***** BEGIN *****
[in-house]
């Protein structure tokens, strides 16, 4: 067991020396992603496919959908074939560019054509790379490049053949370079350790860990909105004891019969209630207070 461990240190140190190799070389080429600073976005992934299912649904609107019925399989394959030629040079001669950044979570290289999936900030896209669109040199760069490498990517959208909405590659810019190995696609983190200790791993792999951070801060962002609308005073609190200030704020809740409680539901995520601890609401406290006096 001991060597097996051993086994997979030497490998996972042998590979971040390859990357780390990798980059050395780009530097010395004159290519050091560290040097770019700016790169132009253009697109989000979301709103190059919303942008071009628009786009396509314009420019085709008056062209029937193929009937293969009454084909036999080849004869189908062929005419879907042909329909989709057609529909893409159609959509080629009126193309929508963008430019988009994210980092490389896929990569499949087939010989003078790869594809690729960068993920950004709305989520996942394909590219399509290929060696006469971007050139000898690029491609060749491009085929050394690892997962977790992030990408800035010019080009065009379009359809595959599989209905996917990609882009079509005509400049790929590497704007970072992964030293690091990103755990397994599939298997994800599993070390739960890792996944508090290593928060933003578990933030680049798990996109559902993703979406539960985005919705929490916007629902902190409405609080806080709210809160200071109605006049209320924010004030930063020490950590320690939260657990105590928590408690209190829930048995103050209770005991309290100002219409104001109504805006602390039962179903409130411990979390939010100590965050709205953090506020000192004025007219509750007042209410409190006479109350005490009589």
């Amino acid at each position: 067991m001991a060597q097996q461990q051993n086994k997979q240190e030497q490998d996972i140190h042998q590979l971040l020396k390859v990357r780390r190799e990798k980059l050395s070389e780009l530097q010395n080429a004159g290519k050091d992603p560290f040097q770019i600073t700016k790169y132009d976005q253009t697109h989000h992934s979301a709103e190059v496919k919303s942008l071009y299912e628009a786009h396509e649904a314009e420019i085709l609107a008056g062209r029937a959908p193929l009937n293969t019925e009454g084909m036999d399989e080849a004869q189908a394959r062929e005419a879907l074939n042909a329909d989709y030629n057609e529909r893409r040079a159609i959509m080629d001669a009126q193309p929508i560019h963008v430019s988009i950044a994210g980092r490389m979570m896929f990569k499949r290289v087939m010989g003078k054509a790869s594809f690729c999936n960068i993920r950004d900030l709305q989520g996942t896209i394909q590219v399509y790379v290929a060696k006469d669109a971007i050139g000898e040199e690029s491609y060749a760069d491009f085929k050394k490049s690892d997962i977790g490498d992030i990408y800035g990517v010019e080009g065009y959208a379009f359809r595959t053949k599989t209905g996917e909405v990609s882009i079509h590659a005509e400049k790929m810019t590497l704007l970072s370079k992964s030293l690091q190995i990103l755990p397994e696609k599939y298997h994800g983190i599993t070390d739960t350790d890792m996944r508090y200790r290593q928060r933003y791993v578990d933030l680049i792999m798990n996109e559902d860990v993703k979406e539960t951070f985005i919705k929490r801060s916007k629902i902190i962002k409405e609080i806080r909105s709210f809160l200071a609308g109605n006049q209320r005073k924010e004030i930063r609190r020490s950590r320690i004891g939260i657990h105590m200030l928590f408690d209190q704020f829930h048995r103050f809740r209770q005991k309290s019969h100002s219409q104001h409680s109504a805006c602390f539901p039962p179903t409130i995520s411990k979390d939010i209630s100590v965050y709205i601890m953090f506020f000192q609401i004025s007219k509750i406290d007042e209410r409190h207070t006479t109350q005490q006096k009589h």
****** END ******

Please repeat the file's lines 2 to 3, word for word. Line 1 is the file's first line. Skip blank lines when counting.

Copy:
């Protein structure tokens, strides 16, 4: 067991020396992603496919959908074939560019054509790379490049053949370079350790860990909105004891019969209630207070 461990240190140190190799070389080429600073976005992934299912649904609107019925399989394959030629040079001669950044979570290289999936900030896209669109040199760069490498990517959208909405590659810019190995696609983190200790791993792999951070801060962002609308005073609190200030704020809740409680539901995520601890609401406290006096 001991060597097996051993086994997979030497490998996972042998590979971040390859990357780390990798980059050395780009530097010395004159290519050091560290040097770019700016790169132009253009697109989000979301709103190059919303942008071009628009786009396509314009420019085709008056062209029937193929009937293969009454084909036999080849004869189908062929005419879907042909329909989709057609529909893409159609959509080629009126193309929508963008430019988009994210980092490389896929990569499949087939010989003078790869594809690729960068993920950004709305989520996942394909590219399509290929060696006469971007050139000898690029491609060749491009085929050394690892997962977790992030990408800035010019080009065009379009359809595959599989209905996917990609882009079509005509400049790929590497704007970072992964030293690091990103755990397994599939298997994800599993070390739960890792996944508090290593928060933003578990933030680049798990996109559902993703979406539960985005919705929490916007629902902190409405609080806080709210809160200071109605006049209320924010004030930063020490950590320690939260657990105590928590408690209190829930048995103050209770005991309290100002219409104001109504805006602390039962179903409130411990979390939010100590965050709205953090506020000192004025007219509750007042209410409190006479109350005490009589």
């Amino acid at each position: 067991m001991a060597q097996q461990q051993n086994k997979q240190e030497q490998d996972i140190h042998q590979l971040l020396k390859v990357r780390r190799e990798k980059l050395s070389e780009l530097q010395n080429a004159g290519k050091d992603p560290f040097q770019i600073t700016k790169y132009d976005q253009t697109h989000h992934s979301a709103e190059v496919k919303s942008l071009y299912e628009a786009h396509e649904a314009e420019i085709l609107a008056g062209r029937a959908p193929l009937n293969t019925e009454g084909m036999d399989e080849a004869q189908a394959r062929e005419a879907l074939n042909a329909d989709y030629n057609e529909r893409r040079a159609i959509m080629d001669a009126q193309p929508i560019h963008v430019s988009i950044a994210g980092r490389m979570m896929f990569k499949r290289v087939m010989g003078k054509a790869s594809f690729c999936n960068i993920r950004d900030l709305q989520g996942t896209i394909q590219v399509y790379v290929a060696k006469d669109a971007i050139g000898e040199e690029s491609y060749a760069d491009f085929k050394k490049s690892d997962i977790g490498d992030i990408y800035g990517v010019e080009g065009y959208a379009f359809r595959t053949k599989t209905g996917e909405v990609s882009i079509h590659a005509e400049k790929m810019t590497l704007l970072s370079k992964s030293l690091q190995i990103l755990p397994e696609k599939y298997h994800g983190i599993t070390d739960t350790d890792m996944r508090y200790r290593q928060r933003y791993v578990d933030l680049i792999m798990n996109e559902d860990v993703k979406e539960t951070f985005i919705k929490r801060s916007k629902i902190i962002k409405e609080i806080r909105s709210f809160l200071a609308g109605n006049q209320r005073k924010e004030i930063r609190r020490s950590r320690i004891g939260i657990h105590m200030l928590f408690d209190q704020f829930h048995r103050f809740r209770q005991k309290s019969h100002s219409q104001h409680s109504a805006c602390f539901p039962p179903t409130i995520s411990k979390d939010i209630s100590v965050y709205i601890m953090f506020f000192q609401i004025s007219k509750i406290d007042e209410r409190h207070t006479t109350q005490q006096k009589h």